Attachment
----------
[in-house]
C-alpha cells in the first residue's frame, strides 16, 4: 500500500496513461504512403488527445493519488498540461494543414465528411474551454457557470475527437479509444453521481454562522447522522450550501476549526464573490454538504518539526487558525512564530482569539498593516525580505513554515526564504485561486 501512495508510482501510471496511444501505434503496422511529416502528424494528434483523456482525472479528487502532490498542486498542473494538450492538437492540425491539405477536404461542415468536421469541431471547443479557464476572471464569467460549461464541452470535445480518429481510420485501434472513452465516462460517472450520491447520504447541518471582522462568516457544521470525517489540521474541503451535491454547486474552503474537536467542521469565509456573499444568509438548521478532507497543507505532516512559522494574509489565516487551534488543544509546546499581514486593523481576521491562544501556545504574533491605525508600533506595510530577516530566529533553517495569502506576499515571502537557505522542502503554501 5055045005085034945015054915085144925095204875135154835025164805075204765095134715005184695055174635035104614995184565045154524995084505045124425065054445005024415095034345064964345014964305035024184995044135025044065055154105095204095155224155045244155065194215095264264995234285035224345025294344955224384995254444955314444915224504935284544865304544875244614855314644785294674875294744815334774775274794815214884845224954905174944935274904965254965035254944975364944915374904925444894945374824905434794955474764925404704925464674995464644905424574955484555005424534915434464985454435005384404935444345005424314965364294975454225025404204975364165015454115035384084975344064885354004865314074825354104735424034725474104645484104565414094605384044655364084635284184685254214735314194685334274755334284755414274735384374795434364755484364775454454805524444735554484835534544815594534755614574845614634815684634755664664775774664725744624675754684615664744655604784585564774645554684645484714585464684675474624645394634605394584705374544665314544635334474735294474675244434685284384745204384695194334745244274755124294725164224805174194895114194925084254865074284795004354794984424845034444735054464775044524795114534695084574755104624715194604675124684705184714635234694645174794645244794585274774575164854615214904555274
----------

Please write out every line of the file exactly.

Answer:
[in-house]
C-alpha cells in the first residue's frame, strides 16, 4: 500500500496513461504512403488527445493519488498540461494543414465528411474551454457557470475527437479509444453521481454562522447522522450550501476549526464573490454538504518539526487558525512564530482569539498593516525580505513554515526564504485561486 501512495508510482501510471496511444501505434503496422511529416502528424494528434483523456482525472479528487502532490498542486498542473494538450492538437492540425491539405477536404461542415468536421469541431471547443479557464476572471464569467460549461464541452470535445480518429481510420485501434472513452465516462460517472450520491447520504447541518471582522462568516457544521470525517489540521474541503451535491454547486474552503474537536467542521469565509456573499444568509438548521478532507497543507505532516512559522494574509489565516487551534488543544509546546499581514486593523481576521491562544501556545504574533491605525508600533506595510530577516530566529533553517495569502506576499515571502537557505522542502503554501 5055045005085034945015054915085144925095204875135154835025164805075204765095134715005184695055174635035104614995184565045154524995084505045124425065054445005024415095034345064964345014964305035024184995044135025044065055154105095204095155224155045244155065194215095264264995234285035224345025294344955224384995254444955314444915224504935284544865304544875244614855314644785294674875294744815334774775274794815214884845224954905174944935274904965254965035254944975364944915374904925444894945374824905434794955474764925404704925464674995464644905424574955484555005424534915434464985454435005384404935444345005424314965364294975454225025404204975364165015454115035384084975344064885354004865314074825354104735424034725474104645484104565414094605384044655364084635284184685254214735314194685334274755334284755414274735384374795434364755484364775454454805524444735554484835534544815594534755614574845614634815684634755664664775774664725744624675754684615664744655604784585564774645554684645484714585464684675474624645394634605394584705374544665314544635334474735294474675244434685284384745204384695194334745244274755124294725164224805174194895114194925084254865074284795004354794984424845034444735054464775044524795114534695084574755104624715194604675124684705184714635234694645174794645244794585274774575164854615214904555274